Sunday, 9 March 2014

Are we one generation?

After three weeks and many notices about my possible 'picky-ness', I found an amazing apartment and two amazing flat mates. Of course we had to celebrate this immediately and invited everyone we know for a housewarming party. We even got some housewarming presents! Next to shot glasses and bread & salt we also received... a pineapple. The thoughtful bearer of this gift was a Polish friend of mine who had two reasons to bring a pineapple. Firstly, she wanted a nice gift for us and stumbled upon a pineapple in the supermarket. Then, she thought about this one episode of the US series "How I met your mother". 

The pineapple on my nightstand.

I have watched some episodes of "How I met your mother" while it was hyped in Germany, but I've never been a huge fan of it. Anyhow it made me feel some familiarity to be reminded of a TV series that has been part of many of my conversations in the past. Apparently I have missed the most famous episode though, which is called "The Pineapple Incident". In this episode, the main character Ted finds himself in his bed next to a girl he doesn't know, a pineapple on his nightstand that he doesn't know anything about and a sprained ankle. In the course of 20-something minutes he finds out what happened during the last night, but never finds out where the pineapple came from. Several people I told about the pineapple referred to this episode, which really made me curious. As a matter of fact, "The Pineapple Incident" is "the highest viewed episode in season 1 and currently the highest overall episode during the nine seasons of How I Met Your Mother" (source:

And here's the next thing: For my birthday party on Sunday, I decided to have a Harry-Potter-theme-party after joking about it for several weeks. Guess what - none of the various people I invited could not relate to it. They all knew several books or films and were familiar with the overall setting of the story. The Erasmus students I have met so far and befriended are roughly the same age - somewhere between 19 and 28. Does this and the fact we have a common media socialization make us one generation?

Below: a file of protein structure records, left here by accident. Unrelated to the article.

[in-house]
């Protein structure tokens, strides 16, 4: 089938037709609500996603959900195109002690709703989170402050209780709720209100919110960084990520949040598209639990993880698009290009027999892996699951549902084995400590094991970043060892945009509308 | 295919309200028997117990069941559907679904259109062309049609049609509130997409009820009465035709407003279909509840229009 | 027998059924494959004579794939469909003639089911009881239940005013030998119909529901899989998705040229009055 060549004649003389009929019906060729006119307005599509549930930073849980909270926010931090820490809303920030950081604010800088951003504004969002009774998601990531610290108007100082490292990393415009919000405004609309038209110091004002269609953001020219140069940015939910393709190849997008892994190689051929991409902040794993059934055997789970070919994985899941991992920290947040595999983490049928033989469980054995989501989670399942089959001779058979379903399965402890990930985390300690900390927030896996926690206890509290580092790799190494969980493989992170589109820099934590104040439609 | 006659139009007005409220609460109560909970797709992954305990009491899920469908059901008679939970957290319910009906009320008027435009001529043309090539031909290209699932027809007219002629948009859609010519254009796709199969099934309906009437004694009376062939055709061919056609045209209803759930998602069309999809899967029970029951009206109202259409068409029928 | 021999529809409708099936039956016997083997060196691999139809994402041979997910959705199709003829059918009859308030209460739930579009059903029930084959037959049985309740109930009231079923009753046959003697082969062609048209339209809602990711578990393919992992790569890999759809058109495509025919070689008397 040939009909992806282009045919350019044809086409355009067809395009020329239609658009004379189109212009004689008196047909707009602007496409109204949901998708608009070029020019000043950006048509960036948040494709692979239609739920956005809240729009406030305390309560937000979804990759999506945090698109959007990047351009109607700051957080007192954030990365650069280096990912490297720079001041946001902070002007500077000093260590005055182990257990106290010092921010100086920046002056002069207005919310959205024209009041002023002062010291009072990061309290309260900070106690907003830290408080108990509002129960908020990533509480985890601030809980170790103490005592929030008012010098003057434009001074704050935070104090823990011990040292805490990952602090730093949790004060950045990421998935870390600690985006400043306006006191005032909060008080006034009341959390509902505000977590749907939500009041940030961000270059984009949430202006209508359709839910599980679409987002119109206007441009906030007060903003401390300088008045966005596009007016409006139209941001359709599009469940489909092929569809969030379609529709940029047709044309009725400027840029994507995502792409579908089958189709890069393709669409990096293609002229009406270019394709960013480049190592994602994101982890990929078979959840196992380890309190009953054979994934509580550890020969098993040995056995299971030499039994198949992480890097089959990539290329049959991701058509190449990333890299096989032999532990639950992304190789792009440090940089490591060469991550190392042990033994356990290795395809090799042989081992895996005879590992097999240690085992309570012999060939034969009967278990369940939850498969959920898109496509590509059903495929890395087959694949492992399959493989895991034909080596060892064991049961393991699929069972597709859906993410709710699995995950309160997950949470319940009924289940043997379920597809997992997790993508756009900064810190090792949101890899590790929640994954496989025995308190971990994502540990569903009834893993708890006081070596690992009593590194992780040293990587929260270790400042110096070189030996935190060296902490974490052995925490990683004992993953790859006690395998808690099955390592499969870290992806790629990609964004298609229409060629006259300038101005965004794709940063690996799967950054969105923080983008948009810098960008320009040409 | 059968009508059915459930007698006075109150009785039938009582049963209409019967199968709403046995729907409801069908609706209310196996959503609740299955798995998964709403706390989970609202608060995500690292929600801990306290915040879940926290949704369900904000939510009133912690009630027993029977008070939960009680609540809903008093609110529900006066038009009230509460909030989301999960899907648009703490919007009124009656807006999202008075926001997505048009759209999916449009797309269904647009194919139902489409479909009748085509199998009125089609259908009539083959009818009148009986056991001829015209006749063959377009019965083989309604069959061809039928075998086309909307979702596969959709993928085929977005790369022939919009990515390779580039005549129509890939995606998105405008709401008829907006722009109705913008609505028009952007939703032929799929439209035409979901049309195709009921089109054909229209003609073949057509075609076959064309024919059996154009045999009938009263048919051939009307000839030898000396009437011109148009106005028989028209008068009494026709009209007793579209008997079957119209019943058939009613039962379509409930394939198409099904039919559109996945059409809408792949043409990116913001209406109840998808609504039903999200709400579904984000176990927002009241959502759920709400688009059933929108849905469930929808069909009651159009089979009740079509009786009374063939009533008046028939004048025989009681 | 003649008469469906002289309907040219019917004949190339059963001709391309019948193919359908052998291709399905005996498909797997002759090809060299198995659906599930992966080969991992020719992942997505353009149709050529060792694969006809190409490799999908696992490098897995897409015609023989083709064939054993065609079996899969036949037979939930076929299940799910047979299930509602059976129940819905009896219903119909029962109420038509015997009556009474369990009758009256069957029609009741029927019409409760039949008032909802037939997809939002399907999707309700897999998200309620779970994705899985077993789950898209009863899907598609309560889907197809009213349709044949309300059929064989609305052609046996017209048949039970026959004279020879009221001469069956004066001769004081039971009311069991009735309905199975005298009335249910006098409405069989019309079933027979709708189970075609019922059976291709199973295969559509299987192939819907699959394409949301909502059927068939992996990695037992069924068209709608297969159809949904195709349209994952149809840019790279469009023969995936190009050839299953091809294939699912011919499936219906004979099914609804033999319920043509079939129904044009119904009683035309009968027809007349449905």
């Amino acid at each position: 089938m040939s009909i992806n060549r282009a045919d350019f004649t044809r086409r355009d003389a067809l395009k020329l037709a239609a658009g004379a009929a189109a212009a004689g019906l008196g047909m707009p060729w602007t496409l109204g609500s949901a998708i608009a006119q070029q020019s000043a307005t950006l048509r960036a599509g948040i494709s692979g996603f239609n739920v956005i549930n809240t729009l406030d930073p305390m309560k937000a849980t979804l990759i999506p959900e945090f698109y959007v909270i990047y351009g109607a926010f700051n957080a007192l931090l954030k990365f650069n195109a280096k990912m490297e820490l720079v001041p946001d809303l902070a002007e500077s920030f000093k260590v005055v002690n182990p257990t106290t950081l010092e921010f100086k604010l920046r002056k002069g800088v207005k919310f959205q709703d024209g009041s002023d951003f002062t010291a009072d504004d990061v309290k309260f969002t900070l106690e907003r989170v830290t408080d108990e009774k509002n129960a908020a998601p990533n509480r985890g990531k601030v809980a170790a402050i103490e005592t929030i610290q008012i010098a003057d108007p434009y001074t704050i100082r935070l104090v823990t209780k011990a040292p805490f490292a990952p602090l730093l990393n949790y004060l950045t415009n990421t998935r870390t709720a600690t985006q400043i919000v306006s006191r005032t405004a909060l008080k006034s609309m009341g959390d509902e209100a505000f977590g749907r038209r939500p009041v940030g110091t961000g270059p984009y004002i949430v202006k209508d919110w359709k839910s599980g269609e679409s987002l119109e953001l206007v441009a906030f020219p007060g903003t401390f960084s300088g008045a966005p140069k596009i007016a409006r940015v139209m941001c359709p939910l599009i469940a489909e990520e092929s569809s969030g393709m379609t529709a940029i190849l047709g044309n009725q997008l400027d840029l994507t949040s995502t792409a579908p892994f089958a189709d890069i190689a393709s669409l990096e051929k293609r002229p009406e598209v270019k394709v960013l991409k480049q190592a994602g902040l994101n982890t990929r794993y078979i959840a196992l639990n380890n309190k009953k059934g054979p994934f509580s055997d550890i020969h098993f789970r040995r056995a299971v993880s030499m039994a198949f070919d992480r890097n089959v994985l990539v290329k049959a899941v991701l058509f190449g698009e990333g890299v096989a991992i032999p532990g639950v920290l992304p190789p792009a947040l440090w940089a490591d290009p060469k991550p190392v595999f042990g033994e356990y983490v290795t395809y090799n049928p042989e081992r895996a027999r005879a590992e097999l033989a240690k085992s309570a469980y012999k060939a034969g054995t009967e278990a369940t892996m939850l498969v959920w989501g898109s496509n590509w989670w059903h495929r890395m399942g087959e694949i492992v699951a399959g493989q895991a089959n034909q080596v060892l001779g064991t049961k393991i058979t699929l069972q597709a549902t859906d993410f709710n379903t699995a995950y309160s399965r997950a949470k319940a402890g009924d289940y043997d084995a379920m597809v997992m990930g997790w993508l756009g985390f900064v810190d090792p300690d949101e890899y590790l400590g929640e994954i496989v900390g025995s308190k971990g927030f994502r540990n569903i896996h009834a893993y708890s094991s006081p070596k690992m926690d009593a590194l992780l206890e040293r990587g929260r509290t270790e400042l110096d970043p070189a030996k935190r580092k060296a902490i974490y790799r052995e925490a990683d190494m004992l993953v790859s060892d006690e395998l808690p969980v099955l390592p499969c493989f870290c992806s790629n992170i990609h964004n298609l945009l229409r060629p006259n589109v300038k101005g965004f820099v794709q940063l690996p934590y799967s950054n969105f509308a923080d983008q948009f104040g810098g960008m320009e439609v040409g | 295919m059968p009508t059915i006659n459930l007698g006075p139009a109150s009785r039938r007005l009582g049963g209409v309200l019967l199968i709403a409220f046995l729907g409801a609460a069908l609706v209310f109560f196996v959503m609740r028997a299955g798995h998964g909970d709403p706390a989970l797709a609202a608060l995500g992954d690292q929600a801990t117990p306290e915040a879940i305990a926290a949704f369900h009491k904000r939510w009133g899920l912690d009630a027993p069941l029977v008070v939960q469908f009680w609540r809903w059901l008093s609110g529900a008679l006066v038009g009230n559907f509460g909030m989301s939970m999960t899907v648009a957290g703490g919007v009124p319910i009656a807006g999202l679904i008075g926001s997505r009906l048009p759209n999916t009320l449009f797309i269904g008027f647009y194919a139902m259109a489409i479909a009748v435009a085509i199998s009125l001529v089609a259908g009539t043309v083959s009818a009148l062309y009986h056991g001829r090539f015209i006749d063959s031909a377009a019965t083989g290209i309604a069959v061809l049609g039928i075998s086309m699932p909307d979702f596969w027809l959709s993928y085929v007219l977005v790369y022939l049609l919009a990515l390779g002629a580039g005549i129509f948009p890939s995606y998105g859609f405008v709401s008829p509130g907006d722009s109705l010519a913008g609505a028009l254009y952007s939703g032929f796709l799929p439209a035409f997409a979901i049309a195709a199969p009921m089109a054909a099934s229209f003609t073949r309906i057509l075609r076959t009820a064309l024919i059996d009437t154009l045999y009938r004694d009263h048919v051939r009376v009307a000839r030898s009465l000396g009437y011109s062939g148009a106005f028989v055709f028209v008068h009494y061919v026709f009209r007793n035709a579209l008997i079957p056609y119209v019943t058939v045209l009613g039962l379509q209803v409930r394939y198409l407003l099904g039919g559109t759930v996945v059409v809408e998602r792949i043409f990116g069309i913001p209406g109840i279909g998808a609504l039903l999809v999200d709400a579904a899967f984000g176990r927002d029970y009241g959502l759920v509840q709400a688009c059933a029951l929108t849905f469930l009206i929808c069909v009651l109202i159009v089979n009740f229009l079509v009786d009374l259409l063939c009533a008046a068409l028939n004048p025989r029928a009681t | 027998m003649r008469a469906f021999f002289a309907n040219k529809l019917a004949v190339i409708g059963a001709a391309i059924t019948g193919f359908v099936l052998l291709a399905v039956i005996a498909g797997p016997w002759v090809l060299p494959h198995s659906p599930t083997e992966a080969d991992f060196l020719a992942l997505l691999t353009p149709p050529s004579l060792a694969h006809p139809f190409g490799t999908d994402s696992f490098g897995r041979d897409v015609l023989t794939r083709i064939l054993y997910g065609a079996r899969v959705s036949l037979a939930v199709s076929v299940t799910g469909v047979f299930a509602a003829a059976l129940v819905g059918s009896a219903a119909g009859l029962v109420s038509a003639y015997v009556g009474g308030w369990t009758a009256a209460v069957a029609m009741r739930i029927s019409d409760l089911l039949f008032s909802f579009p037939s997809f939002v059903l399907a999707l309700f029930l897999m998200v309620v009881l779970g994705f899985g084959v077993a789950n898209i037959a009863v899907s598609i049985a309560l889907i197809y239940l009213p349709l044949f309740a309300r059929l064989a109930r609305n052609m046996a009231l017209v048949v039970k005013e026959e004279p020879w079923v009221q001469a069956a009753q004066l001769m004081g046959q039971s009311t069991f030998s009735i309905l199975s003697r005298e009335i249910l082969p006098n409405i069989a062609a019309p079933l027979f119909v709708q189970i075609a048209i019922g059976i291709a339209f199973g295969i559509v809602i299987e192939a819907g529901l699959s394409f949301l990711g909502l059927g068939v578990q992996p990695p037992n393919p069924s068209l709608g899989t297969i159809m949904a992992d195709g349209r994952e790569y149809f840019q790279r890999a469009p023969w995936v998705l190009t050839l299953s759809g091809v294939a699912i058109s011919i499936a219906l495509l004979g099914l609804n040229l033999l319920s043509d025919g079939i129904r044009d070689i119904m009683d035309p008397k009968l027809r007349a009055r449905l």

The term 'generation' is a highly controversial one. At this point I will only talk about societal generations (distinguishing it from the 'familial generation' as proposed by Künemund/Szydlik 2009). Of course any talk about a specific generation must be regarded as a social construction - there is no such thing as officially labeled generations. Anyhow, talking about a generation can be of historiographical use. With reference to the social background and some rough time specification, one can - in parts - describe the habitus of a large group of people. This gives also the chance to compare generations to characterize societal changes.

In a common picture, we, the Erasmus-students of this year, would probably belong to the late children of generation 'Y'. Also called 'millennials', authors would depict us as more narcissistic, but also more 'civic-minded' than generation X. Other attributes ascribed are confidence, tolerance and entitlement. Our values, attitudes and behaviors differ from those of previous generations "as a response to the technological and economic implications of the Internet" ( - very nice for an overview of the discourse).

This is a rather unspecific picture of people our age, and there is huge room for speculation. For now I find the fact interesting, that we have a lot of media-experiences in common, be it Harry Potter, How I met your mother, or the use of social platforms on the Internet. Our socialization might be alike in several instances. For me, this shapes comfort and relatedness. But on the other hand, those common interests also reflect the results globalization - a process that results in an increasing amount of worldwide underdogs, too.

It is hard to tell, what 'our generation' is like. I am not the one to tell you what our generation is about. Besides my first thoughts, maybe this poem can deliver a good picture of the difficulty of describing 'us'. Written by a 14 year old boy it went viral on the internet. 

'Our generation' by Jordan Nichols.


Künemund, Harald / Szydlik, Marc (2009): Generationen: multidisziplinäre Perspektiven. Wiesbaden.

Other possible reading:
Howe, Neil / Strauss, William (2000): Millennials Rising: The Next Great Generation. Vintage.

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